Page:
A small pilot study in Chest demonstrates how diaphragmal wasting can be measured using a simple ultrasound technique.
One of the big challenges in intensive care is weaning patients from their ventilators. Weaning often accounts for 40-50% of the total duration of mechanical ventilation. In some patients it takes even longer.
One significant contributor to delayed weaning is ventilator-induced diaphragmatic dysfunction (VIDD). This is the diaphragmal muscle wasting that is a consequence of critical illness, critical illness neuropathy and mechanically offloading the diaphragm.
Then, when our patient needs his diaphragm again it has wasted away so much it can´t generate the force necessary of efficient breathing. VIDD now results in failed extubations, failed spontaneous breathing tests and delayed weaning.
We could use a reliable method for identifying diaphragmal wasting. This could help us predict failed weaning and plan our next steps accordingly.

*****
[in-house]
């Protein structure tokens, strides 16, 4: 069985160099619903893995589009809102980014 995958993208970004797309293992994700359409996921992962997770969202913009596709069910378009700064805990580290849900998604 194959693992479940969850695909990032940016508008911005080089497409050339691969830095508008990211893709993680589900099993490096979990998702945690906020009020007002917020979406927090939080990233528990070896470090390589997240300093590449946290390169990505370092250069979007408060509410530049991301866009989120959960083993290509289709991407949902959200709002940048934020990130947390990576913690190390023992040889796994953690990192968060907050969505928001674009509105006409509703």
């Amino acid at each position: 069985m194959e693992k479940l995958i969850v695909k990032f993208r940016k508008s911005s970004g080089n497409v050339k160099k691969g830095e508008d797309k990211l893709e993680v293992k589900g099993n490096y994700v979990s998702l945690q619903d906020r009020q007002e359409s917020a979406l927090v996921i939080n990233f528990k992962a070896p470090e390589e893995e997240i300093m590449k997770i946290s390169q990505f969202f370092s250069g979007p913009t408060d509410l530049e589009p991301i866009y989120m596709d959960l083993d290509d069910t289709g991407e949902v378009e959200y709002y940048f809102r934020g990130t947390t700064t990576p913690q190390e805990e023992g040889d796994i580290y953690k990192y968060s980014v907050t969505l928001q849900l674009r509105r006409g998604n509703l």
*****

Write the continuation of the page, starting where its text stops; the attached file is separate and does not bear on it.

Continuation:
The study explores using ultrasound for motoring and quantifying diaphragmal thinning. The authors recorded measurements and re visit the Nerve Pain Guide daily from the day of intubation until the patient was extubated, had a tracheostomy or died. It is a small study. Just seven patients.
The mechanichally ventilated patients were seated upright at a 90-degree angle.
Then the probe was placed in the right mid-axillary line. The diaphragm was identified as a three-layered structure just above the liver.
This structure is the diaphragmatic pleura, the non-echogenic diaphragm and the peritoneal pleura. Diaphragmal thickness was defined as the distance between the middle of the pleuras.
Images and measurements were obtained at end-expiration
Diaphragmal thinning started within 48 hours in all patients and then proceeded in an almost linear fashion.
On average, diaphragmal thickness decreased by 6% per day on mechanical ventilation.
Take home message
Diaphragmal thickness and wasting can possibly be measured and motored using a standardised ultrasound technique.
Interesting concept, but to be really useful a diaphragmal thinning index must be correlated to some useful parameter like the chance of successful weaning, force generated by the diaphragm etc.
Study lives here: